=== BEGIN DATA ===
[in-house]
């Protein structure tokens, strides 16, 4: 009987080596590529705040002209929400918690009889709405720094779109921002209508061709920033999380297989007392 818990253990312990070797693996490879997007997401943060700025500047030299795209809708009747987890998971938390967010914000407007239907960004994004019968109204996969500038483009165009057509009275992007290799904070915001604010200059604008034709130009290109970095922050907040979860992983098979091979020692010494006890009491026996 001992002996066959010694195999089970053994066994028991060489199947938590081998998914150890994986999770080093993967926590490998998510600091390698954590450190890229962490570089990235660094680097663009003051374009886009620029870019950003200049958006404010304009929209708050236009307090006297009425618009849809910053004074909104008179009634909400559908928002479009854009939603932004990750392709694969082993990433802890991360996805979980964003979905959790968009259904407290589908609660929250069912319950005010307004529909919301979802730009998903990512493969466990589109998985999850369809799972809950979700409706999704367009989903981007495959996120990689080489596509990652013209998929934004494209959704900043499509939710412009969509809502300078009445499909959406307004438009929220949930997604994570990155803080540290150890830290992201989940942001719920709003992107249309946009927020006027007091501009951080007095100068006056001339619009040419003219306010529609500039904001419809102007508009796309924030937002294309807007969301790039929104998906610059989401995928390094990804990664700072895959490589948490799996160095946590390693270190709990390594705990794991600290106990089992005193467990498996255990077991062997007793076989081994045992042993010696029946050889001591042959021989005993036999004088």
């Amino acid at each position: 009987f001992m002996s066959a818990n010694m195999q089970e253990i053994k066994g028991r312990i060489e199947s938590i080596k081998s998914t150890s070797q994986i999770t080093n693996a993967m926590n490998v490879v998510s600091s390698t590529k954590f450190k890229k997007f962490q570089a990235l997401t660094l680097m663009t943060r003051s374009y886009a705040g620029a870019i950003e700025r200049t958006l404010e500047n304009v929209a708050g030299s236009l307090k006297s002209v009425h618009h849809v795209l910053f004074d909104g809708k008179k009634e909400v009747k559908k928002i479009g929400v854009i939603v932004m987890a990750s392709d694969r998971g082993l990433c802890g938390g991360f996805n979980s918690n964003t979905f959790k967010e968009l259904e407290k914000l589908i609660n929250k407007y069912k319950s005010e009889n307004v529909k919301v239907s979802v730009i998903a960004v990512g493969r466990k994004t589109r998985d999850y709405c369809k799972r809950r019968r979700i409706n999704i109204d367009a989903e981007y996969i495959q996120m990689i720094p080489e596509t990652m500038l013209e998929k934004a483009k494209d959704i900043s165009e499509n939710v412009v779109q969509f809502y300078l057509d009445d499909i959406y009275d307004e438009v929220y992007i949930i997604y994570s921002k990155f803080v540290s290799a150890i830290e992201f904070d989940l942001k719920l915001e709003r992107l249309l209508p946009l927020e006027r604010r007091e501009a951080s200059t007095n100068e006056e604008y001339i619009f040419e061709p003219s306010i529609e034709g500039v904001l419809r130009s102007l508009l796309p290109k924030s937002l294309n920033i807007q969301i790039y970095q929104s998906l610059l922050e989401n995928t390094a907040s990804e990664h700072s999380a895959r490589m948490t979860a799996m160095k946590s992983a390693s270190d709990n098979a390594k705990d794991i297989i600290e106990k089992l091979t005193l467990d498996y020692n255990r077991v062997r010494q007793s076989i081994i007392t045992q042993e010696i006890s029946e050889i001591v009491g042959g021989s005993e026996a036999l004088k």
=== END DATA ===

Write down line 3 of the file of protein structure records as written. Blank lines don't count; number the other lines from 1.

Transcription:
């Amino acid at each position: 009987f001992m002996s066959a818990n010694m195999q089970e253990i053994k066994g028991r312990i060489e199947s938590i080596k081998s998914t150890s070797q994986i999770t080093n693996a993967m926590n490998v490879v998510s600091s390698t590529k954590f450190k890229k997007f962490q570089a990235l997401t660094l680097m663009t943060r003051s374009y886009a705040g620029a870019i950003e700025r200049t958006l404010e500047n304009v929209a708050g030299s236009l307090k006297s002209v009425h618009h849809v795209l910053f004074d909104g809708k008179k009634e909400v009747k559908k928002i479009g929400v854009i939603v932004m987890a990750s392709d694969r998971g082993l990433c802890g938390g991360f996805n979980s918690n964003t979905f959790k967010e968009l259904e407290k914000l589908i609660n929250k407007y069912k319950s005010e009889n307004v529909k919301v239907s979802v730009i998903a960004v990512g493969r466990k994004t589109r998985d999850y709405c369809k799972r809950r019968r979700i409706n999704i109204d367009a989903e981007y996969i495959q996120m990689i720094p080489e596509t990652m500038l013209e998929k934004a483009k494209d959704i900043s165009e499509n939710v412009v779109q969509f809502y300078l057509d009445d499909i959406y009275d307004e438009v929220y992007i949930i997604y994570s921002k990155f803080v540290s290799a150890i830290e992201f904070d989940l942001k719920l915001e709003r992107l249309l209508p946009l927020e006027r604010r007091e501009a951080s200059t007095n100068e006056e604008y001339i619009f040419e061709p003219s306010i529609e034709g500039v904001l419809r130009s102007l508009l796309p290109k924030s937002l294309n920033i807007q969301i790039y970095q929104s998906l610059l922050e989401n995928t390094a907040s990804e990664h700072s999380a895959r490589m948490t979860a799996m160095k946590s992983a390693s270190d709990n098979a390594k705990d794991i297989i600290e106990k089992l091979t005193l467990d498996y020692n255990r077991v062997r010494q007793s076989i081994i007392t045992q042993e010696i006890s029946e050889i001591v009491g042959g021989s005993e026996a036999l004088k």